White Paper – Head Lice

Just the mere thought of head lice can begin to
make us itch. Unfortunately, lice do not only
infect a certain population. Any person is at
risk of becoming infested, whether you have
clean or dirty hair. Head lice are parasitic insects
found mostly in hair on the head. However, they
can also spread to the eyebrows and eyelashes as
well. The itching most commonly associated with
lice, is actually an allergic reaction to their bites.
Other common symptoms include: a tickling
feeling, sleeplessness due to increased activity
of lice at night, and sores on the head.

There are 3 stages in the lice life cycle. They
begin as nits (eggs), hatch into nymphs, then
mature into adults. The nits are cemented to the
hair shaft close to the scalp and appear white or
yellowish in color. They are commonly mistaken
as dirt, dandruff, or even hair spray droplets.
After about 6-9 days, nymphs hatch. These will
mature to adults in about a week’s time. As
adults, female lice can lay up to 8 nits per day
with a lifespan around 30 days. Removed from
the head, lice can only survive about 1-2 days
without feeding.

In recent years, treatment resistant lice have
become a bigger problem. These are lice that
have become exposed to the pediculicide (lice
killing treatment), but for one reason or another,
are not killed. These lice begin to develop and
pass on mutations to new nits. Each time a
louse is exposed to medication, but is not
killed, it is given the chance to develop
resistance. Thus a vicious cycle has begun. These
lice are then spread to other people, either
through close contact or sharing combs, brushes,
helmets, towels, etc. When the newly infected
individuals try to treat with the same product
it will either be less effective or have no effect
at all. The best way to prevent the development
and spread of these resistant lice is to treat lice
correctly to begin with. Here are some helpful
tips for treatment:

  • Most importantly, make sure you use the
    product as instructed on packaging or as
    directed by a healthcare provider.
  • Apply liberally all over the hair, especially the
    roots, scalp and neck.
  • Lather & rinse off after 10 minutes.
  • Use a fine toothed comb to help remove the
    lice & eggs.
  • Repeat treatment after 7-10 days if indicated.
  • Do not use conditioner or a shampoo-conditioner
    combination product before treatment.
    Conditioner can prevent the medication from
    adhering to the hair shaft.
  • Avoid washing hair for 1-2 days after treatment,
    to prevent medication from washing out of
    the hair.
  • Rechecking for lice and nits every 2-3 days for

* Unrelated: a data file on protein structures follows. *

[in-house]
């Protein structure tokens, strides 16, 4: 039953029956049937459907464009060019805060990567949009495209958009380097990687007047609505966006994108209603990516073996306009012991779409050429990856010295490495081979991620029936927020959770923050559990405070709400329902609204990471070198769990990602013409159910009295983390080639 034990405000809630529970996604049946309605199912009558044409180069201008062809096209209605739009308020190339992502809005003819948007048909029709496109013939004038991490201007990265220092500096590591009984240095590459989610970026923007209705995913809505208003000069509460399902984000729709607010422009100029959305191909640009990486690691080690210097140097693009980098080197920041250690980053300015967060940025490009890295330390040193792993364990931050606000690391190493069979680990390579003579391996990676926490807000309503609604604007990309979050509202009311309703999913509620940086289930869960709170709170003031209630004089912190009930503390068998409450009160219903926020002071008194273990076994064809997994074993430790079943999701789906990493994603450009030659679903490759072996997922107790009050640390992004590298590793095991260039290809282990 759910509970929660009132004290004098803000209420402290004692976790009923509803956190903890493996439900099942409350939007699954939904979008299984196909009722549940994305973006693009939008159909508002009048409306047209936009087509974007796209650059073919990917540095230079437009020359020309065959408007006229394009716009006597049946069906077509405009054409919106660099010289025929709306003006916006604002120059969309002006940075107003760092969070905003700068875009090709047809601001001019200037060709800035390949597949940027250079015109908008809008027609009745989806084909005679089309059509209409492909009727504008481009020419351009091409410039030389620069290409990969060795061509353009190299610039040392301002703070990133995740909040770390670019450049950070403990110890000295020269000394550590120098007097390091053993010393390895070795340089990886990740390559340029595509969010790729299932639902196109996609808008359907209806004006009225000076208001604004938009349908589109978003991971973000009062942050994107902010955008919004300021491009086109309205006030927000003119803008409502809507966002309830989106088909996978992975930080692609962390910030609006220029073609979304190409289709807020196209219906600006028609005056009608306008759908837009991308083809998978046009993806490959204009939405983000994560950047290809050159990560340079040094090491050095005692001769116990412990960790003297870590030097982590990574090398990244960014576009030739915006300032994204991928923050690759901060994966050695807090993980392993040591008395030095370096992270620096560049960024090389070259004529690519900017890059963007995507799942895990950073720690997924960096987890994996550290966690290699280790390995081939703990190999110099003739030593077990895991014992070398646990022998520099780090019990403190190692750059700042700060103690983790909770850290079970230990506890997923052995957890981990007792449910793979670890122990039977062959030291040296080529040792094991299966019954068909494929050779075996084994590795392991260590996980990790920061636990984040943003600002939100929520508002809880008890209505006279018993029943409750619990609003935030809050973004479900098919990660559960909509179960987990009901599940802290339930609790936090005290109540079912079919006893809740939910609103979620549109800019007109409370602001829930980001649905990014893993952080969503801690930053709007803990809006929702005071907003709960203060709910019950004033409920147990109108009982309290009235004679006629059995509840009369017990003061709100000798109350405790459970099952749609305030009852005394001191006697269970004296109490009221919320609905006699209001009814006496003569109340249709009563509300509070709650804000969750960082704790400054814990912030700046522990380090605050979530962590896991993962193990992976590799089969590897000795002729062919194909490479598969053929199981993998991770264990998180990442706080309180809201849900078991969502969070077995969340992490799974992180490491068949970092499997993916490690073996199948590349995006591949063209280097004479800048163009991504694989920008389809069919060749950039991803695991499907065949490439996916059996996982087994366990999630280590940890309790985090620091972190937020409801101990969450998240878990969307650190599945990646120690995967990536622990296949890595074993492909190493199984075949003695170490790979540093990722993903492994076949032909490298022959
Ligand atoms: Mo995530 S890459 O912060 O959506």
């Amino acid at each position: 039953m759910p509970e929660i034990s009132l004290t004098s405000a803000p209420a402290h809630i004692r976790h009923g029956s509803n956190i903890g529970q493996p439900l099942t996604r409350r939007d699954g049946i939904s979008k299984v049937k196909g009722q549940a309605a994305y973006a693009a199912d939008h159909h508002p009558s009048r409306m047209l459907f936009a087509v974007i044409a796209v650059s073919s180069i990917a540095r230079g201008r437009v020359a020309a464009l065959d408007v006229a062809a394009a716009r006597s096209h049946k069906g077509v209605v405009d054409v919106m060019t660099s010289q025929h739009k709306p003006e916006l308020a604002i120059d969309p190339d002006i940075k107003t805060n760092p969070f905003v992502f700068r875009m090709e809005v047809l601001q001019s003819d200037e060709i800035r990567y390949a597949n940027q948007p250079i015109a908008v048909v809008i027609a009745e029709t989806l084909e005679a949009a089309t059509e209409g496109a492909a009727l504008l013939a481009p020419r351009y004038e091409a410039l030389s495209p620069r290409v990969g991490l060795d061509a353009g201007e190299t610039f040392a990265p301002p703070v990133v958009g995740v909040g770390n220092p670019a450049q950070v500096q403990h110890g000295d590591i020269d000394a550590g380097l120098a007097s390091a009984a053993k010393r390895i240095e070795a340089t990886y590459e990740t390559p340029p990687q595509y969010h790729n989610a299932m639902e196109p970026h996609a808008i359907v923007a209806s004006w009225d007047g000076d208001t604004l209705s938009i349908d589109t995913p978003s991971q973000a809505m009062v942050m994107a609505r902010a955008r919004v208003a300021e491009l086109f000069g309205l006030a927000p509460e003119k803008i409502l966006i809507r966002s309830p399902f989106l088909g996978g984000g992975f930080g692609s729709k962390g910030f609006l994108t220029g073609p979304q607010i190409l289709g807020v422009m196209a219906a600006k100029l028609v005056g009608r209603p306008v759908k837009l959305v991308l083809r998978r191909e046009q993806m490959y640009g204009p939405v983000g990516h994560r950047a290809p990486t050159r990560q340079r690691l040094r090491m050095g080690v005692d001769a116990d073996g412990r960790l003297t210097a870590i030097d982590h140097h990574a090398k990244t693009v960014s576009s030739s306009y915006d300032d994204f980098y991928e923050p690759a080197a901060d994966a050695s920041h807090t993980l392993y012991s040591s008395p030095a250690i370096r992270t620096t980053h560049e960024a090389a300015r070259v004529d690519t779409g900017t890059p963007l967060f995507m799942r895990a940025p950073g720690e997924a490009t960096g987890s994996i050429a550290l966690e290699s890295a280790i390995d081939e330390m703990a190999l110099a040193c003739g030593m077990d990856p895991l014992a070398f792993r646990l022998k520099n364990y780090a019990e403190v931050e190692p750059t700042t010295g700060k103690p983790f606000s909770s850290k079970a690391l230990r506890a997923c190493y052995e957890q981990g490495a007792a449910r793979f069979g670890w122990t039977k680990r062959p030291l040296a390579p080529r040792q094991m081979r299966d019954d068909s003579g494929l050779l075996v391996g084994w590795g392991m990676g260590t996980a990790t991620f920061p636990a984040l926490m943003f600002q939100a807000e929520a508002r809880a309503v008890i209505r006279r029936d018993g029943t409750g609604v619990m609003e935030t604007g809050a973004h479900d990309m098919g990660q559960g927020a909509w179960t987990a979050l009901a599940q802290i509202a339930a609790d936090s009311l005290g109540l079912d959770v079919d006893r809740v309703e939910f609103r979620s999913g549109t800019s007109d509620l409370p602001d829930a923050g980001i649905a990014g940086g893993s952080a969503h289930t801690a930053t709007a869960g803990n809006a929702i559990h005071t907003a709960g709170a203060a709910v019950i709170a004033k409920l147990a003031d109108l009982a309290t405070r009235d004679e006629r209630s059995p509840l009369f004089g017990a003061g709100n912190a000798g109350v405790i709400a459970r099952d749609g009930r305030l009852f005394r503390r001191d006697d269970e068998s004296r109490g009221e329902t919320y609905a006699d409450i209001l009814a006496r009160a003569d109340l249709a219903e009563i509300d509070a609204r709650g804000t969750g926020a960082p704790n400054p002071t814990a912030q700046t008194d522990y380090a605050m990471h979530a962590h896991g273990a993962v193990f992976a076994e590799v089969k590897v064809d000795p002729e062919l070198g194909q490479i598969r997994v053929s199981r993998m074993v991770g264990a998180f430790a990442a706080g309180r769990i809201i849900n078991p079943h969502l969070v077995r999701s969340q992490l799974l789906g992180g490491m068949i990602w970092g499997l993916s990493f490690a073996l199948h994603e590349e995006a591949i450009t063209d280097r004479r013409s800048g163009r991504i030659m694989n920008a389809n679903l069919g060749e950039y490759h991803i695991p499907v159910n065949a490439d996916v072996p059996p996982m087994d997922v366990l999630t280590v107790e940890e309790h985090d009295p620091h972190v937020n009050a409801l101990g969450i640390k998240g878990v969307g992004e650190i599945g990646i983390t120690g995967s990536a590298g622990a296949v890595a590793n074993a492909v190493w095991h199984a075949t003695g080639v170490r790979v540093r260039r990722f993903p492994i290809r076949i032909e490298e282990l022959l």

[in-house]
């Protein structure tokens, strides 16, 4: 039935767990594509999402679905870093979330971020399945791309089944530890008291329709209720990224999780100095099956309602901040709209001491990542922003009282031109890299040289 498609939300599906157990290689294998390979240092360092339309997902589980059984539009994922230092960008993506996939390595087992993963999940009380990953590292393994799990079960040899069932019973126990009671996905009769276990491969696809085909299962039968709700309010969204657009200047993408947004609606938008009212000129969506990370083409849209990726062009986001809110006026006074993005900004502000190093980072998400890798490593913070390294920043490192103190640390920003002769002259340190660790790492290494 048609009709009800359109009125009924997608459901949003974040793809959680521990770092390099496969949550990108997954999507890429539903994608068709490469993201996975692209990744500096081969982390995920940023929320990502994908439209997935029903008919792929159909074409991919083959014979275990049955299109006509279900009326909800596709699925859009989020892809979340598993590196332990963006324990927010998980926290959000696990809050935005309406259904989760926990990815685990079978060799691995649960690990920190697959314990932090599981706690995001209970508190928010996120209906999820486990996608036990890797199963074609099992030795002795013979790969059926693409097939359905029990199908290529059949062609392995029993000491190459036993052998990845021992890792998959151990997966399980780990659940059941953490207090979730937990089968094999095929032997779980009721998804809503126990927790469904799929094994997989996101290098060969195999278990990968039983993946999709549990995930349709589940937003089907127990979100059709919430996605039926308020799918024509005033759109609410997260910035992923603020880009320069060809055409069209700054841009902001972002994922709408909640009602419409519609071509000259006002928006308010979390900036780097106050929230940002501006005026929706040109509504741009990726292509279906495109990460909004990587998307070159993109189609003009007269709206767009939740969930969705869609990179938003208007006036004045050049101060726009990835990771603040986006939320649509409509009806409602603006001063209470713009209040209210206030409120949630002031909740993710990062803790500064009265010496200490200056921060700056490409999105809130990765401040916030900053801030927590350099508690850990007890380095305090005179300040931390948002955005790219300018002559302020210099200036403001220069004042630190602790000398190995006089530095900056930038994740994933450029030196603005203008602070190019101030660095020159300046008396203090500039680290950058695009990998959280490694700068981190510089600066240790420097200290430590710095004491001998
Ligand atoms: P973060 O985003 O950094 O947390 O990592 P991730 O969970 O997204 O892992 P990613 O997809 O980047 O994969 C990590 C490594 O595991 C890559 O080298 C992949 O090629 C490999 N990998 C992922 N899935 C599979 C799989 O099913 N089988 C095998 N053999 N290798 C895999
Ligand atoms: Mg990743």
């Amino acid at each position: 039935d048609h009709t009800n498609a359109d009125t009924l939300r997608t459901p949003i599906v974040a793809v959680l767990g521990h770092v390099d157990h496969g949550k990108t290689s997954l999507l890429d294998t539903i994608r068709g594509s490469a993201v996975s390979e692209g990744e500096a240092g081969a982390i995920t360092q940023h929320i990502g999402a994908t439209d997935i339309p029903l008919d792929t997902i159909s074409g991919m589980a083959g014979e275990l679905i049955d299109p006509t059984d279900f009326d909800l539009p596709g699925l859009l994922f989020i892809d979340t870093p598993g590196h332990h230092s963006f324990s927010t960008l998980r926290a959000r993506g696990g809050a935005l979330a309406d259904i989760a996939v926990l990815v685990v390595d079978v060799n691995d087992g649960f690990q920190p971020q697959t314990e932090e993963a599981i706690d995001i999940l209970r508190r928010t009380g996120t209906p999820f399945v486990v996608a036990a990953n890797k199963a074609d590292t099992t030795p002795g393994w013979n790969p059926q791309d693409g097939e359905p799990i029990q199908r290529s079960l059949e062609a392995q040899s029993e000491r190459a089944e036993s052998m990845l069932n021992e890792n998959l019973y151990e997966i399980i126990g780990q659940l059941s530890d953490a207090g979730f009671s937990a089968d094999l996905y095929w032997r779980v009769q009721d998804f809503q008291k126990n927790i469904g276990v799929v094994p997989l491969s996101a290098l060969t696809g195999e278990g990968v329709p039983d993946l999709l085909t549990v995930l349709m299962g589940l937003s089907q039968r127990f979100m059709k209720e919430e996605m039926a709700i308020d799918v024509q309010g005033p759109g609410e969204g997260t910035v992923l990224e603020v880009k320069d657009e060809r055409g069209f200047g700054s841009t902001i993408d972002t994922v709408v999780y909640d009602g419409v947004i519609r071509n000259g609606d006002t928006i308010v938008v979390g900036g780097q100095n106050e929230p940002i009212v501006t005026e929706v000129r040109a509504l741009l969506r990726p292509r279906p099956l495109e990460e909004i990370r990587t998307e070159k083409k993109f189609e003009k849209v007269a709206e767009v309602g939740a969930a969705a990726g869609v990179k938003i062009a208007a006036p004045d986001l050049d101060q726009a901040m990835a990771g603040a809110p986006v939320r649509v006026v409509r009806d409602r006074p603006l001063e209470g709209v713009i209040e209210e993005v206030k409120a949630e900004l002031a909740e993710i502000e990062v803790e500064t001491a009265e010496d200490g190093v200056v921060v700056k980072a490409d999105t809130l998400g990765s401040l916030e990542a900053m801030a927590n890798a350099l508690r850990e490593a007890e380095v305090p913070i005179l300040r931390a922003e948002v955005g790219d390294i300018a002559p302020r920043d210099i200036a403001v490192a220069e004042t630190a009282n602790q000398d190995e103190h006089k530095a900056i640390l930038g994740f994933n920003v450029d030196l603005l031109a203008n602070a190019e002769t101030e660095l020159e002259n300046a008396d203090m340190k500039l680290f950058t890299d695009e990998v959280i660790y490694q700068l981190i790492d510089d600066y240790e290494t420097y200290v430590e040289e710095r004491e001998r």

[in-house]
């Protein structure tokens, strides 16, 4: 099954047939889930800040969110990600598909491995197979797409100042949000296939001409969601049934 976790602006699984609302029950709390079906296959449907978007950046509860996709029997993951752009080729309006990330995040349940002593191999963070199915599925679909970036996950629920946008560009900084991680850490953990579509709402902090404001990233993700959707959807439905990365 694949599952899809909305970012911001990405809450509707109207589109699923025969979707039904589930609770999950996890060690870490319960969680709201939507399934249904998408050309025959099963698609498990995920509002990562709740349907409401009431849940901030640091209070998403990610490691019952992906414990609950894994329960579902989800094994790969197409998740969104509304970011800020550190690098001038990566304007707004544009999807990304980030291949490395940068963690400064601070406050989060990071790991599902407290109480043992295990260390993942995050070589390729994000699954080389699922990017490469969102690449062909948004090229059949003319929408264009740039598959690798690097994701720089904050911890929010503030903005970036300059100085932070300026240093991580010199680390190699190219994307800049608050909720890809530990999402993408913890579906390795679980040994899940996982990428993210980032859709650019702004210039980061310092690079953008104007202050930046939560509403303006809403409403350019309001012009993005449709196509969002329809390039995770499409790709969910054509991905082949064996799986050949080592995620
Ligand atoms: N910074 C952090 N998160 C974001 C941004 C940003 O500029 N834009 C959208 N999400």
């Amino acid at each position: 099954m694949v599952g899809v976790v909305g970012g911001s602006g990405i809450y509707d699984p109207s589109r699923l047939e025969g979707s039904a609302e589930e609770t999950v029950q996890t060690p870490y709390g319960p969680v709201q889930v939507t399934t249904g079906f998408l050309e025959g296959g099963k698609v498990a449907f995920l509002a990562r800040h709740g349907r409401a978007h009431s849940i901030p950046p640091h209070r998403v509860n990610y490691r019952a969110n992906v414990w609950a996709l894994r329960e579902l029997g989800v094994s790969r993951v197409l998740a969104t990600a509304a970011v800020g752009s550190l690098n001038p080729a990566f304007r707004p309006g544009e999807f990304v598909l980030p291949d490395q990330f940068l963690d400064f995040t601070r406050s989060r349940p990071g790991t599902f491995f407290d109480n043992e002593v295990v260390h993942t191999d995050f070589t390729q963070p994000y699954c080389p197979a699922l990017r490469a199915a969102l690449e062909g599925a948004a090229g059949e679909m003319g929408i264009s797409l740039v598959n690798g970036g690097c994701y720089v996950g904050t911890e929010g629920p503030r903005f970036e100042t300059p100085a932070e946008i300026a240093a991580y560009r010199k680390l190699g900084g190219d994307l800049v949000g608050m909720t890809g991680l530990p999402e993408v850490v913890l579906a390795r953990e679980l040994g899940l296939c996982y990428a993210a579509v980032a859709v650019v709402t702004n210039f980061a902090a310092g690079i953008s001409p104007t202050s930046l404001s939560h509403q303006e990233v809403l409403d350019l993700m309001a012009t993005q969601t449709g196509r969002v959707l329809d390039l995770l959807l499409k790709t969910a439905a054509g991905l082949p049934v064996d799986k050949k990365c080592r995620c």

about 3 weeks after treatment will help to
    continually remove new lice that have hatched
    and prevent reinfection.
  • Soak hair brushes and combs in very hot water
    for at least 5-10 minutes.
  • All clothing and bedding should be washed
    with the hottest setting and dried on the high
    heat setting.
  • Vacuum furniture and flooring.
  • Anything that cannot be washed or vacuumed
    sufficiently can be stored in a plastic bag for
    2 weeks.
  • The entire family should probably be treated,
    especially if you are unsure how long the
    individual has been infected

If you have treated the lice and later find you
have lice again, there could be a couple of causes.
Either you were reinfected or the lice were never
completely removed the first time. You can use
an OTC product again to see if this works. You
must also find out where the lice are coming
from. Some possibilities include:

  • Is there someone in daycare or school that
    could be passing it on?
  • Have you shared combs, hairbrushes, hats,
    helmets, clothing, etc. with someone else?
  • Were all clothing, combs, brushes, bedding,
    flooring, furniture and stuffed animals
    properly cleaned?
  • Does your child ride the bus or have friends
    they hang out with after school?
    You do not want to use the same product more
    that 2-3 times. If you have tried 2 rounds of
    treatment with the OTC products and are still
    experiencing problems talk to a healthcare
    provider. There are some prescription options
    available. These are usually more expensive,
    but also more effective.
  • Product: NIX
    Ingredients: Permethrin
    Prescription or OTC: OTC
    Ages: Approved for those
    >2 months of age
    Is retreatment needed? Recommended around 7-10 days to kill newly hatched nymphs
  • Product: RID
    Ingredients: Pyrethrins, Piperonyl Butoxide
    Prescription or OTC: OTC
    Ages: Approved for those
    >2 years of age
    Is retreatment needed? Recommended around
    7-10 days to kill newly
    hatched nymphs
  • Product: Sklice
    Ingredients: Ivermectin
    Prescription or OTC: Prescription
    Ages: Approved for those
    >6 months of age
    Is retreatment needed? Not needed

Christine Hashman
PharmD Candidate 2016